4. This is less of a big deal now than it was a year ago, but Cortex Plus has big licensing behind it. Fate has The Dresden Files which is a pretty big deal, but that game doesn't use Fate Core; it uses an older variation, still totally playable but not the bleeding-edge of the system. Cortex has the mighty Marvel universe behind it (no longer officially, but the RPG is still out there), and now, they've got one of the most beloved sci-fi franchises in history in Firefly. I've written before about the great power a franchise can bring to an RPG, and it can't be ignored.
5. Though Cortex may have the marketing, Fate Core has the more active fan community. This is probably due to Fate Core's having more dials to fiddle with than Cortex Plus (see number 3, above). In the barely-year since Fate Core has come out, it has since published its excellent Fate Worlds books that bring a lot of campaign and adventure fodder to the table, as well as the Fate Core Toolkit, essentially a "GM's guide" of suggested hacks, tweaks, and ideas for your game. And that's just the first-party stuff! Even the most casual search of Fate Core mods will uncover a hack out there for virtually every genre and franchise you could possibly think of (and quite a few you probably can't). Don't believe me? Here's a simple test...character sheets. The most basic and fundamental (and arugably important) piece of support material for a role-playing game. Fate Core has hundreds of them, fan-made and customized for every setting. Cortex Plus, on the other hand, doesn't even include one in their corebook (and don't give me that "Cortex character sheets have to be customized for the game so no generic can exist" BS; Fate is just as, if not moreso, customizable, yet it manages to have at least a basic sheet that can be built on).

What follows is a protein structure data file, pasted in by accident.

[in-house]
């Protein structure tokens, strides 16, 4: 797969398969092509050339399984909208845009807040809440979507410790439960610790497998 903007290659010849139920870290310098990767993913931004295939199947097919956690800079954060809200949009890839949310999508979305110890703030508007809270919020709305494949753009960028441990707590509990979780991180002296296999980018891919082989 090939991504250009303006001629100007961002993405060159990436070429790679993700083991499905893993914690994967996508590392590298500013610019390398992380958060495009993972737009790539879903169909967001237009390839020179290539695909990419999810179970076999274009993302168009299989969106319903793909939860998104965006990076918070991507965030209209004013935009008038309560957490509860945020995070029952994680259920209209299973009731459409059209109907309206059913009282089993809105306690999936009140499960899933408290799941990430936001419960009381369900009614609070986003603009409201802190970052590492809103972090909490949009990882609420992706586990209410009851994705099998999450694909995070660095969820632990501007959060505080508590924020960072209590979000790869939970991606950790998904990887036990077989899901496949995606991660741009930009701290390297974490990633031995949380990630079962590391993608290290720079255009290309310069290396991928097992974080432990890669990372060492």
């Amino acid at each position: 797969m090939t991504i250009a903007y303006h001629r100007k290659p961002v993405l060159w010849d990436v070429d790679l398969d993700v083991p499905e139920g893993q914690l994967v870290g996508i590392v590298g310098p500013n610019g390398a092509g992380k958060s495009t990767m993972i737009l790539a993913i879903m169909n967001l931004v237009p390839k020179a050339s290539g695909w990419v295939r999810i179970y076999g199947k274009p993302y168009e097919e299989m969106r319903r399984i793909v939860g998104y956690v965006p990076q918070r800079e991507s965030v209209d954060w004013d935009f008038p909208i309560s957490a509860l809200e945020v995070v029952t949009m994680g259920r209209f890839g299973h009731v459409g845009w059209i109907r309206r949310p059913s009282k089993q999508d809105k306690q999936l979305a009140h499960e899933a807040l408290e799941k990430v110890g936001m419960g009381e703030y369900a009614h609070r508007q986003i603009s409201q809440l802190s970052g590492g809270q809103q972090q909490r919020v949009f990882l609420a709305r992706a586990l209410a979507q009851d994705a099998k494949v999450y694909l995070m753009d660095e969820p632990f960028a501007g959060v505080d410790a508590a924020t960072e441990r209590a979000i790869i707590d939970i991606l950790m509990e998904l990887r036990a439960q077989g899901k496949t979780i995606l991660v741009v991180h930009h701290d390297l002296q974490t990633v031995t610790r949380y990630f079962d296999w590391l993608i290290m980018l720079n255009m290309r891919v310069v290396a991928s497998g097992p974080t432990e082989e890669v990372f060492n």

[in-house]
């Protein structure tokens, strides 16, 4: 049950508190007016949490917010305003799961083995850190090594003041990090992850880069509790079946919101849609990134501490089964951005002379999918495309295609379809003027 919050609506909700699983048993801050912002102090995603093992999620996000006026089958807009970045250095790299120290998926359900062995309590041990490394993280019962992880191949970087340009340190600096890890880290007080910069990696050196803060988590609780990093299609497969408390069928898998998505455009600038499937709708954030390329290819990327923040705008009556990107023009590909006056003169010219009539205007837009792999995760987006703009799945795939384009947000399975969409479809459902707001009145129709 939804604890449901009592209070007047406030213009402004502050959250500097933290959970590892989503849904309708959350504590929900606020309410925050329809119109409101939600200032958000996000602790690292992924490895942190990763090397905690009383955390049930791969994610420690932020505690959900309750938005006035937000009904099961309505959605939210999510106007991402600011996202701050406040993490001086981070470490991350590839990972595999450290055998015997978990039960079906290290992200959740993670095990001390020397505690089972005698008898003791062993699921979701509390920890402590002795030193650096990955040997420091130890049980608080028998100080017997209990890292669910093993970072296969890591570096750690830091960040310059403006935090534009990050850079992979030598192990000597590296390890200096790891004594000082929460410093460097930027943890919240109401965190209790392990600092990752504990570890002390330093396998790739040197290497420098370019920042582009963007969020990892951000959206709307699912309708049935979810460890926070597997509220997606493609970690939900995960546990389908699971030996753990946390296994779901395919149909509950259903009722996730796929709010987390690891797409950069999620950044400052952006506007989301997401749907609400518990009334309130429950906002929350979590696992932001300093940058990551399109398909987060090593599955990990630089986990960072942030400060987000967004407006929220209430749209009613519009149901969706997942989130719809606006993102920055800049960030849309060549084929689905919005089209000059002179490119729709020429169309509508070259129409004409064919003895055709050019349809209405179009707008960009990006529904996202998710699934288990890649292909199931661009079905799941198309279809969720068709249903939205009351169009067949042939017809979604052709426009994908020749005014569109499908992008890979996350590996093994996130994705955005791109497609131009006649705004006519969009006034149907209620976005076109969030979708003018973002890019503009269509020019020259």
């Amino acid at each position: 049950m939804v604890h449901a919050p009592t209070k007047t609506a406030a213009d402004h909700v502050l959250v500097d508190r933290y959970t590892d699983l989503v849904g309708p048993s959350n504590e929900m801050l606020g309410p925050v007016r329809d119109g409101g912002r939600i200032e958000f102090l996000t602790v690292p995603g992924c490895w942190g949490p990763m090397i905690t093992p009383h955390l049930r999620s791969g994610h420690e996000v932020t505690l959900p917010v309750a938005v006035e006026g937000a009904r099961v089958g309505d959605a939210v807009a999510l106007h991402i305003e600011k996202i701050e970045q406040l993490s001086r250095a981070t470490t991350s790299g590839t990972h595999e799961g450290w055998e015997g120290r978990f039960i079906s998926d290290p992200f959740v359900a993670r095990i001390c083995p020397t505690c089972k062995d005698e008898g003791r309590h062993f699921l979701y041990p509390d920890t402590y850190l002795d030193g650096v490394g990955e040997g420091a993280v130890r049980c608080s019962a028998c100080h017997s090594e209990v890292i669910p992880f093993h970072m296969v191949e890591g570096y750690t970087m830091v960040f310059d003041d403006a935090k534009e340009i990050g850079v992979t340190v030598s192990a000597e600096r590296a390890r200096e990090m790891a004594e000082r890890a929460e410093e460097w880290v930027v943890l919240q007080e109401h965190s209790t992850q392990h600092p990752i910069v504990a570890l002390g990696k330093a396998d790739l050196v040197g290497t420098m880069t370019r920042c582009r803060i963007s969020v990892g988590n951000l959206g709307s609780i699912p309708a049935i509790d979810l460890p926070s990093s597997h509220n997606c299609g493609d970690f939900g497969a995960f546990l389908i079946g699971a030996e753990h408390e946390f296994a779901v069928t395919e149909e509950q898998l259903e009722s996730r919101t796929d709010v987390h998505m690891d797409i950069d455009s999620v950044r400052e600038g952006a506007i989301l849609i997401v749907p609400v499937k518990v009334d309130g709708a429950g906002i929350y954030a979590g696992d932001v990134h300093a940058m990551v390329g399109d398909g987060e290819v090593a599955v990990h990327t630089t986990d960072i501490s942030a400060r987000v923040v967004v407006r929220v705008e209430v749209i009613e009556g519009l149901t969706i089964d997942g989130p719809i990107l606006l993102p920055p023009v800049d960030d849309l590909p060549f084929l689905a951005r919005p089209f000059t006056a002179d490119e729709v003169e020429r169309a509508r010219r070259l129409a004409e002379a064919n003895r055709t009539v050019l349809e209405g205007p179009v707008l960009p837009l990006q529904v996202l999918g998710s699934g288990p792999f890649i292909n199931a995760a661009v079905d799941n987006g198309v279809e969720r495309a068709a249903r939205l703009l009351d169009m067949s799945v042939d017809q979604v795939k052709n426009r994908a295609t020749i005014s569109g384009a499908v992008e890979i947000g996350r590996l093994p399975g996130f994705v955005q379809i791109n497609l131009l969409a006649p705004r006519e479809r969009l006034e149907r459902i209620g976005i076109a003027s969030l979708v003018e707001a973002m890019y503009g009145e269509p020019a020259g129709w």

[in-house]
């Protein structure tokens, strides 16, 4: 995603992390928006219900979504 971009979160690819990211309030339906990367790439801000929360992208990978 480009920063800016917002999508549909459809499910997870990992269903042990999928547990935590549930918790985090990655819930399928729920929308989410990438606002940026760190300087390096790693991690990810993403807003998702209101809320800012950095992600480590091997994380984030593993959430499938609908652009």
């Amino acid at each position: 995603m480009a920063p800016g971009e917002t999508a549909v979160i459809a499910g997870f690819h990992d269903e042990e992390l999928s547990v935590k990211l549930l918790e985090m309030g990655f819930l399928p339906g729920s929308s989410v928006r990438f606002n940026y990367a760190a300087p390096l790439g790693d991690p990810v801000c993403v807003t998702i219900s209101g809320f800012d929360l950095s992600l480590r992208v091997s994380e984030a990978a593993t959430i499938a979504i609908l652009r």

6. Related to point 2 about modern distribution models, Fate Core has a clear, attractive, easy-to-read layout and design, ideal for digital media. The design is consistent throughout all of its products, making the game great to read and easy to understand. I've said it before, but it bears repeating: Fate Core, in my mind, is the industry standard for modern RPG layout. Although the Cortex Plus Hacker's Guide has a similarly approachable design, its latest game, Firefly, is a fairly "old-school" layout, similar to older, print RPGs (complete with photo stills from the show, which I found a little tacky, especially contrasted to the excellent artwork found in other parts of the book). This is espeically baffling considering the PDF came out so much earlier than the print book. This is a minor point, and understandable within the context of Firefly (I'm sure every Firefly fan will buy the physical book as soon as it's available, for collector's purposes if nothing else), but nevertheless, I think that book could have been laid out in a more readable, modern way.
So, there you have it. Here I'll drop the Unnecessary but Still Somehow Necessary Because Internet disclaimer: both games are awesome. No game group can go wrong with either. I'll probably run a lot of both. Enjoy!